Hundreds of Tampa Bay area water users have been hit with expensive violation notices as counties and cities crack down on illegal lawn sprinkling.
State water officials expect a lot more citations as they consider tighter watering restrictions to deal with increasingly dry weather.
"The nut we're really trying to crack is how do we make sure people are really following the restrictions and only watering when they're supposed to," said Dave Moore, executive director of the Southwest Florida Water Management District. "It's critical we eliminate excessive lawn watering."
The violators are usually easy to spot, said Tom Crandall of the Pinellas County utilities department.
"You see the water running down the curb, and that just leads you right to it," he said.
The increase in citations has been dramatic. Although this dry spell has been going on for three years, water officials used to hand out only warnings to violators. Now they're getting serious.
A year ago, in January 2008, Pinellas County issued 292 warnings about watering violations and just 23 citations. Last month, county workers handed out 187 citations, which carry a $188 fine, and just 37 warnings.
Pasco County gave out 93 citations in January, and the Tampa water department handed out 160 citations.
The tickets aren't popular. Earlier this month, Pasco Commissioner Jack Mariano asked in a public meeting why first-time violators couldn't be given warnings instead of tickets, which in Pasco cost $42.
Since last fall, the Tampa Bay region has been under what's classified as Phase III watering restrictions, which limit lawn watering to once a week. Those restrictions also limit the amount of sprinkling for establishing new lawns, when car washes can operate and the hours when ornamental fountains can be turned on.
Now Tampa Bay Water has asked the water management district, commonly known as Swiftmud, to step up the limits to Phase IV, which the agency has never before used. The Swiftmud board will vote on the request next Tuesday.
Phase IV could bring a lot of new restrictions — for instance, all ornamental fountains could be shut off, car washes for charity might be forbidden, and lawn watering could be further restricted. Swiftmud officials are also talking about adding a "drought surcharge" to the bills of heavy residential users, to give them a financial incentive to conserve.
But so far, Moore said, he's not convinced it's time to move up to Phase IV.
"I don't think we've seen the maximum savings we can achieve to date out of Phase III," Moore said.
On Jan. 27 — a day when lawn watering was allowed throughout the area — people in Pinellas, Hillsborough and Pasco counties used about 257 million gallons of water.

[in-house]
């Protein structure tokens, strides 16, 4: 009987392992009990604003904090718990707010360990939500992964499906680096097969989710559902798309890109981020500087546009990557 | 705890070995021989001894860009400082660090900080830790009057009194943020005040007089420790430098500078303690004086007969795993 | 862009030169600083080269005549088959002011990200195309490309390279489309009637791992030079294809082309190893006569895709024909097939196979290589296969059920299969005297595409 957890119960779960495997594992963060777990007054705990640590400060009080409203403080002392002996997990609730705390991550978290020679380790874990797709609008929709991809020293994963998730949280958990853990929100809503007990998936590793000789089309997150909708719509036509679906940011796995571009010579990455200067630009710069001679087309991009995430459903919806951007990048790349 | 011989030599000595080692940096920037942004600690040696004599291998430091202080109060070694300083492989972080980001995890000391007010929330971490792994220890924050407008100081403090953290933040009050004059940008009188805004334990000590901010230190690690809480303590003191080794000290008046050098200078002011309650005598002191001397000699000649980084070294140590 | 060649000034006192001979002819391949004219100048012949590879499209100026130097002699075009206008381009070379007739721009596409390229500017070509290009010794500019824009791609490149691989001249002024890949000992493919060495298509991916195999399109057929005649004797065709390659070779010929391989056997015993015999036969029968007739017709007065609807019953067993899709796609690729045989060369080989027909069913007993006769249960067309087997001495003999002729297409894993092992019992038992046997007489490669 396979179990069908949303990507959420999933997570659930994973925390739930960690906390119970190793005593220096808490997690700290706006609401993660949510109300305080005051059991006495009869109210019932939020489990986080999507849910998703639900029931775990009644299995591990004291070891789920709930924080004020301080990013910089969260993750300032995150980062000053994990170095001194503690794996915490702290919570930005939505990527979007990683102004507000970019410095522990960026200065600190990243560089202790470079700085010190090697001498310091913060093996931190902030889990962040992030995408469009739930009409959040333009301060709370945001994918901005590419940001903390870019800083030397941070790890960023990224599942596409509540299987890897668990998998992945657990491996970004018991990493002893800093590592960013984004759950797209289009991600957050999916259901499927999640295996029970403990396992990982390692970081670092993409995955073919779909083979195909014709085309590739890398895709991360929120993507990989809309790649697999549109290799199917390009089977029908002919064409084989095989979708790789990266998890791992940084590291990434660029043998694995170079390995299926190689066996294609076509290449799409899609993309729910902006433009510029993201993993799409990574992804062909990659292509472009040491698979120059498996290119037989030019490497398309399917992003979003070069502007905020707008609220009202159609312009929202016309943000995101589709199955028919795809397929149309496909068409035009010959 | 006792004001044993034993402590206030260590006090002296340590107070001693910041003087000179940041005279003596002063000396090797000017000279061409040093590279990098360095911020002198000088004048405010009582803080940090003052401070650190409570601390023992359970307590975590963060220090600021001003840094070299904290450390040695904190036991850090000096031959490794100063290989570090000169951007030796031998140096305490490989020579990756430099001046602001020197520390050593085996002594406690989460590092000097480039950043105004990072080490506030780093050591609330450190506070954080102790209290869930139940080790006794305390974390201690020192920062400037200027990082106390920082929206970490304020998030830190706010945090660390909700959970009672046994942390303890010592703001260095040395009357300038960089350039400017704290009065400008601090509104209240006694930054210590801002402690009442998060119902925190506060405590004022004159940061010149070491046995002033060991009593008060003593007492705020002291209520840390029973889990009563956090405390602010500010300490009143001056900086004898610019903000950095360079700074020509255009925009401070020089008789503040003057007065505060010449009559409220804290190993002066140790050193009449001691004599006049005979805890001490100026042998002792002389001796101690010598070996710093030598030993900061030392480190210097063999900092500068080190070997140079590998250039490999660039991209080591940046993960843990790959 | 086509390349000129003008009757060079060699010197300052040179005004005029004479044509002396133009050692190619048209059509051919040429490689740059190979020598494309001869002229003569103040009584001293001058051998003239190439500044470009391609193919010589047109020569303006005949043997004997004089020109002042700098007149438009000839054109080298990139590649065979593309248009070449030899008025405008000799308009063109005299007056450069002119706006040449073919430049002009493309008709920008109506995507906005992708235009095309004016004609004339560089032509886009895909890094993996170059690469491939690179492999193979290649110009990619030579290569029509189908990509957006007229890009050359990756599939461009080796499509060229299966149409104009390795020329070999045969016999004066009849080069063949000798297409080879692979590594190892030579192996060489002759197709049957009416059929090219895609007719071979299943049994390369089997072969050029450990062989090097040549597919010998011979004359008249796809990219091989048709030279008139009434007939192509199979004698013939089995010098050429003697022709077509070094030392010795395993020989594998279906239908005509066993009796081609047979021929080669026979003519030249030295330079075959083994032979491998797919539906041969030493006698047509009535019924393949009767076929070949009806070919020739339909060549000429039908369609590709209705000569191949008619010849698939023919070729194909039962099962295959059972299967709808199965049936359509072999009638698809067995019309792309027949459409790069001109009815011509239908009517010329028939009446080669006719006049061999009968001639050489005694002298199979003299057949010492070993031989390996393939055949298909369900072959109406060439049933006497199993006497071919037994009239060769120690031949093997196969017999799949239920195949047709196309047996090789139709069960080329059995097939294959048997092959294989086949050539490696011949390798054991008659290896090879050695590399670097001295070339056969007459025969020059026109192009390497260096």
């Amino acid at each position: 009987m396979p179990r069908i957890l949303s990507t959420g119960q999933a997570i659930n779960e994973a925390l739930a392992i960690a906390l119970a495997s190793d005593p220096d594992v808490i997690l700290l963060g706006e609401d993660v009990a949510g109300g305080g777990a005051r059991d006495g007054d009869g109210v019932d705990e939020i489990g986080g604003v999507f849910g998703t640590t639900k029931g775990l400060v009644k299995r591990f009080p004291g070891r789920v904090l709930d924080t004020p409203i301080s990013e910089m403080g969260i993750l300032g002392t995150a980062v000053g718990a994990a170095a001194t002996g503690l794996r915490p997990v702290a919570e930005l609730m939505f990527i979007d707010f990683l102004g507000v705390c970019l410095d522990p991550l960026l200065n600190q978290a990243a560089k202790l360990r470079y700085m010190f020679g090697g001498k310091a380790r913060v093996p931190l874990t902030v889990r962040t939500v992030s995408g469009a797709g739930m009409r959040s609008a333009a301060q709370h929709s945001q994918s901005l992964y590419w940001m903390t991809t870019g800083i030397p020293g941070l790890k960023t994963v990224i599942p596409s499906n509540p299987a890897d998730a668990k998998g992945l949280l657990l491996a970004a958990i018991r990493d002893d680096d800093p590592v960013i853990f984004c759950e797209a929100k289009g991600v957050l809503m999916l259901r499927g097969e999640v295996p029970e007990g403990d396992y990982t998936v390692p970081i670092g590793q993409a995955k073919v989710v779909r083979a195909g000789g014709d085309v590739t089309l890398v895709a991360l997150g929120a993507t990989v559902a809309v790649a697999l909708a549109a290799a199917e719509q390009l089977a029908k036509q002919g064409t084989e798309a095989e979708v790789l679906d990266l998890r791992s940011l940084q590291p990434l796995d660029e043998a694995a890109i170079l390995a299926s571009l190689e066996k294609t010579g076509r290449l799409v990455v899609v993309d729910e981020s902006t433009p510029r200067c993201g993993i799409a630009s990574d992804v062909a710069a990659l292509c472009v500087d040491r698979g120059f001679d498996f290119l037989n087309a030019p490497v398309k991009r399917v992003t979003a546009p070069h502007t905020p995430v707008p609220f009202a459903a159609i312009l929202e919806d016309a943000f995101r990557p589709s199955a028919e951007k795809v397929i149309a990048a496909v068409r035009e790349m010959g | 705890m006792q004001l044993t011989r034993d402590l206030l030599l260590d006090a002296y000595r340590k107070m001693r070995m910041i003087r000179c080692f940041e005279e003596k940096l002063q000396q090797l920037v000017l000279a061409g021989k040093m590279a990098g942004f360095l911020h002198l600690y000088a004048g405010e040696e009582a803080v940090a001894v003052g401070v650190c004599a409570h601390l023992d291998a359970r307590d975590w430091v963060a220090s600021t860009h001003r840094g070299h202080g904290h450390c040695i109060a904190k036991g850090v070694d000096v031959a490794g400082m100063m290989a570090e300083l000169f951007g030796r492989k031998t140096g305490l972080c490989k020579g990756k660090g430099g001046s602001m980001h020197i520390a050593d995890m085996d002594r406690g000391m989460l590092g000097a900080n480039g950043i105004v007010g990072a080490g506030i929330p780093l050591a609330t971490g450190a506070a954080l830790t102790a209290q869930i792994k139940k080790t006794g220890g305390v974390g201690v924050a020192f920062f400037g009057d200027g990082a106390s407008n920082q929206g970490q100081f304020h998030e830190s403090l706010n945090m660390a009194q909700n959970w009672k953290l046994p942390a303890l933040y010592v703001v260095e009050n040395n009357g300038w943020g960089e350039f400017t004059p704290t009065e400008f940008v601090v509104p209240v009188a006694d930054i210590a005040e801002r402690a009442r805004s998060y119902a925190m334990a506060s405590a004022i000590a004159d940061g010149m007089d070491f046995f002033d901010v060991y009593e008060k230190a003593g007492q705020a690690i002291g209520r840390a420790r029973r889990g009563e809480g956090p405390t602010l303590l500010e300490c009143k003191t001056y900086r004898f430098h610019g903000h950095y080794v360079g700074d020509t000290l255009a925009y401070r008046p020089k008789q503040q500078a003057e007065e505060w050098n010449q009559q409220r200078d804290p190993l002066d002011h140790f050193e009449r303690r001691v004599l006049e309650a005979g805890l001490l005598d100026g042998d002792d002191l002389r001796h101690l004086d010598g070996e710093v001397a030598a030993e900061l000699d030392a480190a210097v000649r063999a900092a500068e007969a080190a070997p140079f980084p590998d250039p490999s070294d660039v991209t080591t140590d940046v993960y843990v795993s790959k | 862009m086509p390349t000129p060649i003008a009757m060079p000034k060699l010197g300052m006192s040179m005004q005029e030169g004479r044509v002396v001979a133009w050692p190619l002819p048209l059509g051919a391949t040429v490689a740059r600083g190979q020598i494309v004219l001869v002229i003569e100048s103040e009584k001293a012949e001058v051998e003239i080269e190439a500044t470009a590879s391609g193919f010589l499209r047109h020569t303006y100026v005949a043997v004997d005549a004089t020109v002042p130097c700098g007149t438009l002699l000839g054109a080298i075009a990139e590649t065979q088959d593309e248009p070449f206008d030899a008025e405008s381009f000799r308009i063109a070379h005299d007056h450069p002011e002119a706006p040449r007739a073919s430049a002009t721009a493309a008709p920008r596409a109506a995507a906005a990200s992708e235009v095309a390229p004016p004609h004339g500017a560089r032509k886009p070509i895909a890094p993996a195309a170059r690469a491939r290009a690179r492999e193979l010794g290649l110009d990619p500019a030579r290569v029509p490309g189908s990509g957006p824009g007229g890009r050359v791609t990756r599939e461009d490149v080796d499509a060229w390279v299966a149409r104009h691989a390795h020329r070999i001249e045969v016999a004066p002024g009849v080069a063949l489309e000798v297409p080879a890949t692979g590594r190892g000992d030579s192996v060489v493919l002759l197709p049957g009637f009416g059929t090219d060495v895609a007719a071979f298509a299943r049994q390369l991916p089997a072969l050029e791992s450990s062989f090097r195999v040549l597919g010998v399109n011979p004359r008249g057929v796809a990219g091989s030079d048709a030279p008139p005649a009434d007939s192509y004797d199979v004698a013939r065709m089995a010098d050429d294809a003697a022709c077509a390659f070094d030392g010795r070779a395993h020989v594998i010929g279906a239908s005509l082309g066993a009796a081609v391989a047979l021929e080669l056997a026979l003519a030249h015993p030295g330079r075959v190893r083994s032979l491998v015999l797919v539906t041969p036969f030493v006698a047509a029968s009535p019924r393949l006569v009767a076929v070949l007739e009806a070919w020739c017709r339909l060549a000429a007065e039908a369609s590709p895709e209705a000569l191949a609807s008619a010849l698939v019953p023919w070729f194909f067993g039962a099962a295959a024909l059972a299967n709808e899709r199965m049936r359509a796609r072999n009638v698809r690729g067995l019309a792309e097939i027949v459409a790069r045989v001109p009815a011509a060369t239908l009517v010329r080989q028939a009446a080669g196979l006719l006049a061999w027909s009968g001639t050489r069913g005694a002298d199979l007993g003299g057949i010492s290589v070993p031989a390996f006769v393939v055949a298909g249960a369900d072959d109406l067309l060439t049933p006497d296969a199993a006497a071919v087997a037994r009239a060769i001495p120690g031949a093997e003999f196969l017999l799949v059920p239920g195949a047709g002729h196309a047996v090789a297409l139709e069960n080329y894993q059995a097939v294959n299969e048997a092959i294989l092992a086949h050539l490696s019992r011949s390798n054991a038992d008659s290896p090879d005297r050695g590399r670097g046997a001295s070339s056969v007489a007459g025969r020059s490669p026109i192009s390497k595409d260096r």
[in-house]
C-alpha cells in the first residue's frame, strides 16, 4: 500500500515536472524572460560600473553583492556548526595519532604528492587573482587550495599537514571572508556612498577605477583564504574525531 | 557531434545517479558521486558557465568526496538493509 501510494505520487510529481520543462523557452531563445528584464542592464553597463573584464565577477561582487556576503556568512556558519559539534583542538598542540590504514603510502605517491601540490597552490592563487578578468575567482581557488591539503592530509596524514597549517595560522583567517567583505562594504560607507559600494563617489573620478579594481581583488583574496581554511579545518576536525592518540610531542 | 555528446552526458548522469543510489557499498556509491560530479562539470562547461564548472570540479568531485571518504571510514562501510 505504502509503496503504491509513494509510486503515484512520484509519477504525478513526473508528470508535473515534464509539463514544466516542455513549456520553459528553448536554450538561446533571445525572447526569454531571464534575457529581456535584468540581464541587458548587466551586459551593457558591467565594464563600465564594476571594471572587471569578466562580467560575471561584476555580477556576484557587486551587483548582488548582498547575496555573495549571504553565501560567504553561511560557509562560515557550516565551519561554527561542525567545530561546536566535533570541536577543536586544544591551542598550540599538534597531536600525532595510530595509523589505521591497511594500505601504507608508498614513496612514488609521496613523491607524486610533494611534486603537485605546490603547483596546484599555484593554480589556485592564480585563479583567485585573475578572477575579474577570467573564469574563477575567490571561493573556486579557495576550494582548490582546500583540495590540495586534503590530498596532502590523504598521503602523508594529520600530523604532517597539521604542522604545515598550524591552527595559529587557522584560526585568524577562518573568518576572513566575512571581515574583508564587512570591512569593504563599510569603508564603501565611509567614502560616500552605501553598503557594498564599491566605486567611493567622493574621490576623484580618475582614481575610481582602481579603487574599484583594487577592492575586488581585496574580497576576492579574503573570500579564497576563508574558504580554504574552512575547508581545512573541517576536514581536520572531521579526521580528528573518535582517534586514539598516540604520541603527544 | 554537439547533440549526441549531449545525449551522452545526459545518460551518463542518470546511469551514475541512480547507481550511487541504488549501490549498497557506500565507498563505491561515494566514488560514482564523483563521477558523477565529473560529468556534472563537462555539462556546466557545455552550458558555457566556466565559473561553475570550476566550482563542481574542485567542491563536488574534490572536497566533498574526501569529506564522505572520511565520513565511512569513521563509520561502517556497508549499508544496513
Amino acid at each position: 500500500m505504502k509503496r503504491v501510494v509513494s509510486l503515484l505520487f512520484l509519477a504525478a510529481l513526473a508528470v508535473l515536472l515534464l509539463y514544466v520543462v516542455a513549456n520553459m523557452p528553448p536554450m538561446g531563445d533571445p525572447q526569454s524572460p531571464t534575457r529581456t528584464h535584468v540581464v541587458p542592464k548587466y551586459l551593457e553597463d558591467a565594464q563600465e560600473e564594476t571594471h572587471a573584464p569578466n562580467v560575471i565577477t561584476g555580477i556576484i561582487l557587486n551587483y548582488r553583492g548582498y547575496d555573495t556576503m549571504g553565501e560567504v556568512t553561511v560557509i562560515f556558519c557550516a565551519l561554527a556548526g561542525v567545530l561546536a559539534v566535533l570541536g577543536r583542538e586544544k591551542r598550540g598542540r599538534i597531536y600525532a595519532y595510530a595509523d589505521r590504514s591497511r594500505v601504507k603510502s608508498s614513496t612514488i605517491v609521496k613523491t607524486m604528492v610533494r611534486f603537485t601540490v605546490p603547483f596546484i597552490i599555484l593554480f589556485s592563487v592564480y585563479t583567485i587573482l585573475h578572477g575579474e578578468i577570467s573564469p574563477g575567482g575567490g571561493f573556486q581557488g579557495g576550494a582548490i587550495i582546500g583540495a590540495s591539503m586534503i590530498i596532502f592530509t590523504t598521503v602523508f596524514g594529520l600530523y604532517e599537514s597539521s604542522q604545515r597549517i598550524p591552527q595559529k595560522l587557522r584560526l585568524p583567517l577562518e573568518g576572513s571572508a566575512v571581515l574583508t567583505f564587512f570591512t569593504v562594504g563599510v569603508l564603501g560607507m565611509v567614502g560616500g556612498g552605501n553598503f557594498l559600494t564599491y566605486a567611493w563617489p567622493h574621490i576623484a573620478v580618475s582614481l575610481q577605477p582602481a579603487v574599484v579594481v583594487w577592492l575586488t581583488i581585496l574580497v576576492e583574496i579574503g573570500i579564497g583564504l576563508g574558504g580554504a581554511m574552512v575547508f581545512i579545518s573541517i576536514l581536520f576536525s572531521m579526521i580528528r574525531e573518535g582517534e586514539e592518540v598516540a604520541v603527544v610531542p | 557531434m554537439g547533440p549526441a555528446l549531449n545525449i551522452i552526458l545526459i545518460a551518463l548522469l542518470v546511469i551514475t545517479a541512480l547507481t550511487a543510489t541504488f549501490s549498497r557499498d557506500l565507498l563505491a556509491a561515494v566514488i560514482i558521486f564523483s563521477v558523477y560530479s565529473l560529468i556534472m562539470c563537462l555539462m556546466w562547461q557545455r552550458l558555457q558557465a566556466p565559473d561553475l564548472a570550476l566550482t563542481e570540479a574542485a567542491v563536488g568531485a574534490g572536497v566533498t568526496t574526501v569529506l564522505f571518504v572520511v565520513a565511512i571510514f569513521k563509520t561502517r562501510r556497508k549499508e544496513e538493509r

By comparing that with a day when watering wasn't allowed, Tampa Bay Water officials figure that 55 million gallons of water was used to keep lawns green.
Most watering violations occur well after dark, Crandall said. Pinellas County deploys three full-time employees to scout for watering scofflaws, and they rotate their schedules and their patrols to cover as much ground as possible. Their efforts are supplemented by six meter readers and any other county employees who notice sprinklers running when they shouldn't.
The most common excuse, Crandall said, is: My sprinkler's timer is broken.
Moore, of Swiftmud, contended the region wouldn't be in such a bad spot if not for problems with Tampa Bay Water's reservoir. While investigating the cause of cracks in the reservoir walls last fall, the utility drew down the 15-billion-gallon reservoir to about half full.
Now it's down to about 700 million gallons, which would be depleted in a month. The utility takes water out of the Hillsborough and Alafia rivers, but both have dropped so low that it cannot pull any more water out.
That leaves only two sources: the Apollo Beach desalination plant, which will have to run at its maximum capacity of 25 million gallons a day until the summer rainy season — longer than it has ever run at capacity — and pumping water out of the ground. The utility's permit says it cannot pump more than 90 million gallons day from the underground aquifer, but utility officials have acknowledged they are likely to exceed that limit.
Once the reservoir is repaired, Moore said, "we should have a very drought-resistant supply for the Tampa Bay area."